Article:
If you’ve never experienced the horror of depression, it’s really impossible to understand.  People tend to believe they can emphasize; they know what it’s like to be sad.  We’ve all been sad.  The truth is, most people can’t even truly sympathize.  Without knowing what you’re going through, how can they offer anything relative?

So what is there to do?

I think that the real issue here is what you can’t, or shouldn’t do.  I’ve been seeing the same lady for years now, and there’s no doubt in my mind that we’re in love.  And she knows that there’s something wrong with the way I’m feeling.  But she has absolutely no understanding of any mental health issues and completely clueless about what any of it means.   The strange part is, she herself suffers from a number of different issues, including depression.   She doesn’t have the self-awareness or even knows that she’s has problems to address.   She has developed coping skills to insulate herself from the feelings she is experiencing.   Her way of dealing with everything is to stay frantically busy.  She throws herself into work, and from the time she gets home until she falls into bed exhausted, she’s cleaning, doing projects, researching hobbies or anything else to keep from thinking.  I’ve tried to get her into therapy, but she doesn’t believe there’s anything wrong that she needs to address.  But that’s not the point here.   What I’m getting to is that even though she has a lot of the same issues, she has no idea how to help.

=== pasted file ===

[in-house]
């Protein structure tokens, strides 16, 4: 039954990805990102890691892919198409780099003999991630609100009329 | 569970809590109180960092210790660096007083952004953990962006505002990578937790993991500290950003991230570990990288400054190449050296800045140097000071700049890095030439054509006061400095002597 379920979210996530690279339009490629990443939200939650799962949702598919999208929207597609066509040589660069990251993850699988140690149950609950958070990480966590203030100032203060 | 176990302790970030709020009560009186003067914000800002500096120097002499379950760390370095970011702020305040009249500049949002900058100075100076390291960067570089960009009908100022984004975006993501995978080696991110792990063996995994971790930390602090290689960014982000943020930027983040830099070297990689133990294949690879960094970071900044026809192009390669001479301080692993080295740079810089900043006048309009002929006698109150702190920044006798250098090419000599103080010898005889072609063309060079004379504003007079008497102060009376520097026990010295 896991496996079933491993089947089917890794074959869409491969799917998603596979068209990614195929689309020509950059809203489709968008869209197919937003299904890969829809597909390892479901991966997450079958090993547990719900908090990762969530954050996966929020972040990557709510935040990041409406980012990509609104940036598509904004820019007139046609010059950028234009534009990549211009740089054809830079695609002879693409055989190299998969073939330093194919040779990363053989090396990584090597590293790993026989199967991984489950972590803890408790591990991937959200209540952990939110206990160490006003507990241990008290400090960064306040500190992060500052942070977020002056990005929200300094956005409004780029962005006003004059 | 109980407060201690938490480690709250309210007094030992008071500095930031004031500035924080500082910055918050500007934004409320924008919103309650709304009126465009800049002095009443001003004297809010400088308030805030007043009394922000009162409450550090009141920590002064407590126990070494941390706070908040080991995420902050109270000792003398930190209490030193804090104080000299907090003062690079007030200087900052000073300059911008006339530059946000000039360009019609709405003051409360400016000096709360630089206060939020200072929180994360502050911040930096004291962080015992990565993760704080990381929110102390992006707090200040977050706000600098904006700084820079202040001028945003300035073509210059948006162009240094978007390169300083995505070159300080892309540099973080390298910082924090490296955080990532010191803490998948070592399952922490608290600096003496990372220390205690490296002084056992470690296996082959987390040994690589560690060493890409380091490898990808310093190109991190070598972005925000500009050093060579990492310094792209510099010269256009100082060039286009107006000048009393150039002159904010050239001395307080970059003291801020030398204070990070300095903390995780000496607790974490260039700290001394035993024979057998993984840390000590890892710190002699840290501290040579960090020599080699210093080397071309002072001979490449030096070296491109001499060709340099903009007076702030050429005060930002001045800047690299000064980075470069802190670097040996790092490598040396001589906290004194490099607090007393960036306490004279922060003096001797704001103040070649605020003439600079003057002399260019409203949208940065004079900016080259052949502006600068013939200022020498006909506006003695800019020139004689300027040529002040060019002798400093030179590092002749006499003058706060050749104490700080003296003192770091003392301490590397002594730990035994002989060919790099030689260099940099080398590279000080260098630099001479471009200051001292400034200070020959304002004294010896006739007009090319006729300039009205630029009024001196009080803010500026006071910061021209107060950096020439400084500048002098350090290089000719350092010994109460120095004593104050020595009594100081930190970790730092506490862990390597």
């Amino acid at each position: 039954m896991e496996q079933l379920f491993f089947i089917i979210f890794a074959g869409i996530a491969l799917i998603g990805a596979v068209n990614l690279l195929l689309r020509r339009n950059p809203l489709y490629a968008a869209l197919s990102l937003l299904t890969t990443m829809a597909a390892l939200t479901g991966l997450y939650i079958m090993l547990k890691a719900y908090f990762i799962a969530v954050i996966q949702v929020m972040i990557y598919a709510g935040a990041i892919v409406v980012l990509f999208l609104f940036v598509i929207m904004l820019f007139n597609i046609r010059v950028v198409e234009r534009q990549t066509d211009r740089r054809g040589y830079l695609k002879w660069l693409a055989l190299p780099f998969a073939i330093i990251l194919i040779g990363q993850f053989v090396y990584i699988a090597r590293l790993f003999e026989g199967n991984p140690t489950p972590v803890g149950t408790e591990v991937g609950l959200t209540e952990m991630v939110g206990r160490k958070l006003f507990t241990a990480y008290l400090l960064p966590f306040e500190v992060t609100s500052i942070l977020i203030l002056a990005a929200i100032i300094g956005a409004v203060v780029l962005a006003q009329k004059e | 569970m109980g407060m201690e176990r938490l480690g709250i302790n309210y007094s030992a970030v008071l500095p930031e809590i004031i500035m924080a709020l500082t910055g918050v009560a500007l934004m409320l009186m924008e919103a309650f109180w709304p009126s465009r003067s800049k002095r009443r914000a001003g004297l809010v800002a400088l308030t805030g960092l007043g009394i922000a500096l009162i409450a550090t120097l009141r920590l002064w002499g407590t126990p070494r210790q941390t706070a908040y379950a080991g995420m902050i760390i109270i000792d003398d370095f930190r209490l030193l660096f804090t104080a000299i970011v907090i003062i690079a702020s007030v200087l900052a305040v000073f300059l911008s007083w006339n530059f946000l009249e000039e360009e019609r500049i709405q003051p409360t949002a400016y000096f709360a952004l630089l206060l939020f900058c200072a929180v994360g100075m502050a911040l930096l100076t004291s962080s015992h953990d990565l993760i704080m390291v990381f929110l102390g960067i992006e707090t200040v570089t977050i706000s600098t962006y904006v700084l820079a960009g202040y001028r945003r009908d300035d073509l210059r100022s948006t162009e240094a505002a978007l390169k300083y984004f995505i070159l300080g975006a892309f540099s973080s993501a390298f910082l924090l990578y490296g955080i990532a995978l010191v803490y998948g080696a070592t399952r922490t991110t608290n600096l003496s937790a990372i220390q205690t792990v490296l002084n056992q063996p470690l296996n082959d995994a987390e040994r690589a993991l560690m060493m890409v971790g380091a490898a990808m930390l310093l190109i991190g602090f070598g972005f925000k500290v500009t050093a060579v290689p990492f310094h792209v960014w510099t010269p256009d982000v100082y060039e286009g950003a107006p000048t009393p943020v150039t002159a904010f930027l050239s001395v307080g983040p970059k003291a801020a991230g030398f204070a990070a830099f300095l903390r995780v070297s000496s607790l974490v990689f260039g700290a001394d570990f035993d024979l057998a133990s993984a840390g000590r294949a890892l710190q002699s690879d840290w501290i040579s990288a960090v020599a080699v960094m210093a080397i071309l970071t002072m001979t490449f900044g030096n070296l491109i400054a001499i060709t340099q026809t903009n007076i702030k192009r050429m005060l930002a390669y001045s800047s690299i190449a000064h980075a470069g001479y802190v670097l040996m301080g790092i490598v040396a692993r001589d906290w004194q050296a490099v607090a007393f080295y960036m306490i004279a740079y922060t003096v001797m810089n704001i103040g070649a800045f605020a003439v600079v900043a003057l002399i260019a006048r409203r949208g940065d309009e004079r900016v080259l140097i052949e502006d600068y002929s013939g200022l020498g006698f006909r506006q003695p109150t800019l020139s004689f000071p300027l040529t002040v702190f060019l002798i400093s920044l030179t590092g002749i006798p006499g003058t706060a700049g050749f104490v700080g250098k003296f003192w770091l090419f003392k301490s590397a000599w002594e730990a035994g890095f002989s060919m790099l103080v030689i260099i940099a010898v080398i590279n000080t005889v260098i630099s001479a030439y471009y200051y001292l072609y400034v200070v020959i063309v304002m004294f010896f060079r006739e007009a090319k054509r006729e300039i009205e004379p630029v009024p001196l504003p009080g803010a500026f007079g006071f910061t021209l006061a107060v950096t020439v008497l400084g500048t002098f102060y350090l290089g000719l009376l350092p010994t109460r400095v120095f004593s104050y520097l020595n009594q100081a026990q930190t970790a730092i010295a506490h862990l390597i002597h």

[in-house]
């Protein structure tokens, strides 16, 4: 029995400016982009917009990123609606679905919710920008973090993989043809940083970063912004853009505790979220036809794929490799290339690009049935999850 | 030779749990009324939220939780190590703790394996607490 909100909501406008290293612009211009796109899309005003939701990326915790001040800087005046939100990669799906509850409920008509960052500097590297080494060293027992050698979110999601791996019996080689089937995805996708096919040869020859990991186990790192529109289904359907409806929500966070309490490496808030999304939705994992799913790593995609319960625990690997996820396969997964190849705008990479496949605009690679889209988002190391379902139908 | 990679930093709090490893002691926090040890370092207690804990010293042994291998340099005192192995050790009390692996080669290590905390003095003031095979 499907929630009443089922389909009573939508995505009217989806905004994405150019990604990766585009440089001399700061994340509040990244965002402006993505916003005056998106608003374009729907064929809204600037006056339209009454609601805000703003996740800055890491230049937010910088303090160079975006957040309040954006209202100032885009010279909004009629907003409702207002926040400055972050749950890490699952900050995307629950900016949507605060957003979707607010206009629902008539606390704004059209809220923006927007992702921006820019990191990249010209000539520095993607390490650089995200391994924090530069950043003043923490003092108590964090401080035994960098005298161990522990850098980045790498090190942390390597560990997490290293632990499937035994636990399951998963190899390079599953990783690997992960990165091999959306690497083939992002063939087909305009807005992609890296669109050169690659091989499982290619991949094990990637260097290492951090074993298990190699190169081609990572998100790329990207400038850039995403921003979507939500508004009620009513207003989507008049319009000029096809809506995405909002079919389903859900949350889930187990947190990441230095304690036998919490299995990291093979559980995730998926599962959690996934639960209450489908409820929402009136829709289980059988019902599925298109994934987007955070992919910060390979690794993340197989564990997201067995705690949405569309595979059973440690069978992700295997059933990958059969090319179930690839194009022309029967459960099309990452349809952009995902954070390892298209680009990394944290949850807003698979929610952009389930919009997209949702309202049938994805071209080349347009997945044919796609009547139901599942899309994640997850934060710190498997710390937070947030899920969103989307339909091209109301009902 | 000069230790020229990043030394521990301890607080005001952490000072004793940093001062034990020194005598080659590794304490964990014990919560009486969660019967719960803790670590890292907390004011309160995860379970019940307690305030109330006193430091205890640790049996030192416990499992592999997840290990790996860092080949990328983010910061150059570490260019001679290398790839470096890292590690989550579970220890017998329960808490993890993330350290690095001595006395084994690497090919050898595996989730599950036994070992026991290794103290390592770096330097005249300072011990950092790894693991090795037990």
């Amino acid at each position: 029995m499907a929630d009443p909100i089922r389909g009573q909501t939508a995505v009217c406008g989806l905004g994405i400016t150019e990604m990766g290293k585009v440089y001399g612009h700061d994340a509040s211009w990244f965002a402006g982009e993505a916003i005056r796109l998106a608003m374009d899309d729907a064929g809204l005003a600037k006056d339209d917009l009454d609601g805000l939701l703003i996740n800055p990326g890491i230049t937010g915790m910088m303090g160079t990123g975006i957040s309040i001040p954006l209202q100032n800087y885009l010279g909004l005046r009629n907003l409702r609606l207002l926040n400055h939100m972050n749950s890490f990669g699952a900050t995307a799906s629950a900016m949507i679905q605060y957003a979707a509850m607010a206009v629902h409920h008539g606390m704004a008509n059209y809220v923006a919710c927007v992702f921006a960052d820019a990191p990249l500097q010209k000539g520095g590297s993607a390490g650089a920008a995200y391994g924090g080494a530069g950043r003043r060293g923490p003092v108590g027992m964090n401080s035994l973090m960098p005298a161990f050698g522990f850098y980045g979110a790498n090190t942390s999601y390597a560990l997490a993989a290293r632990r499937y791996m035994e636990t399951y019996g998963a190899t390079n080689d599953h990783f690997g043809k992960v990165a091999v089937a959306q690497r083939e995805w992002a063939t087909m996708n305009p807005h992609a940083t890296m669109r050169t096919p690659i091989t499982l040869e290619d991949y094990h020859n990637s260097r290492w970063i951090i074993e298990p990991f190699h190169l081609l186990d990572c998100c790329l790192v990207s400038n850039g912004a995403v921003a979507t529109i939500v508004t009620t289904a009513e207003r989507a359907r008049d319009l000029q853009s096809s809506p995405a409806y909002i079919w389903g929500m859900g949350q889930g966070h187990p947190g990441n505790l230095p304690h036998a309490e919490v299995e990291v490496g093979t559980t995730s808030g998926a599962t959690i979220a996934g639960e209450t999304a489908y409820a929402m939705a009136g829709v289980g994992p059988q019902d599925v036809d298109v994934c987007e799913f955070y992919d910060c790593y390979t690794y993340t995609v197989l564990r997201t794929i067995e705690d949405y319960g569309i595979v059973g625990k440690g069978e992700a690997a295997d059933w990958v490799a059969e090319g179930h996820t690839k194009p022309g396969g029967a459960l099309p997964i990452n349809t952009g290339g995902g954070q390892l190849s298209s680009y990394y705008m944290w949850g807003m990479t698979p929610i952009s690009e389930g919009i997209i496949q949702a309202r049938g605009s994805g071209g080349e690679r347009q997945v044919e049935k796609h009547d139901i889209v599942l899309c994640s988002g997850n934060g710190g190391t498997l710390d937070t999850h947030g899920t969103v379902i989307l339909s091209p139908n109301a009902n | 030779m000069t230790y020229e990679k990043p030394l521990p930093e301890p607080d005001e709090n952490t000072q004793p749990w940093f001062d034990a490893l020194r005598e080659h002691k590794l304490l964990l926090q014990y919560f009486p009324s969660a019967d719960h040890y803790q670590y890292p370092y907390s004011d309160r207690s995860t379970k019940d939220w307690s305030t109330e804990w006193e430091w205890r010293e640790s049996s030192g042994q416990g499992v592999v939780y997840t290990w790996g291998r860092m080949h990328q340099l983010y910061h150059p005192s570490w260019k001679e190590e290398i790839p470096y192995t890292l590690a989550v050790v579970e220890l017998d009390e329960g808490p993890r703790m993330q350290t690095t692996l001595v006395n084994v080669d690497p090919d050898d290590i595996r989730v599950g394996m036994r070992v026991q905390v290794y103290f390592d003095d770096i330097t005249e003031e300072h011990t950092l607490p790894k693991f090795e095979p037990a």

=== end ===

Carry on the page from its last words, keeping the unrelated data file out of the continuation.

And what she does do is absolutely the worst thing I need.

A large part of what I’m dealing with involves an overwhelmingly stressful job.  I’ve worked in many places that have a lot of pressure, but they’ve never even come close to the situation I’m dealing with now.   Just for example, on any given day I’ll have between 800 and 900 UNREAD emails that I’m supposed to respond to. I’m expected to resolve issues for up to 200 customers at once, and am constantly yelled at (literally) by all involved.  It’s 12 to 16 hours a day of being told what a horrible job I’m doing.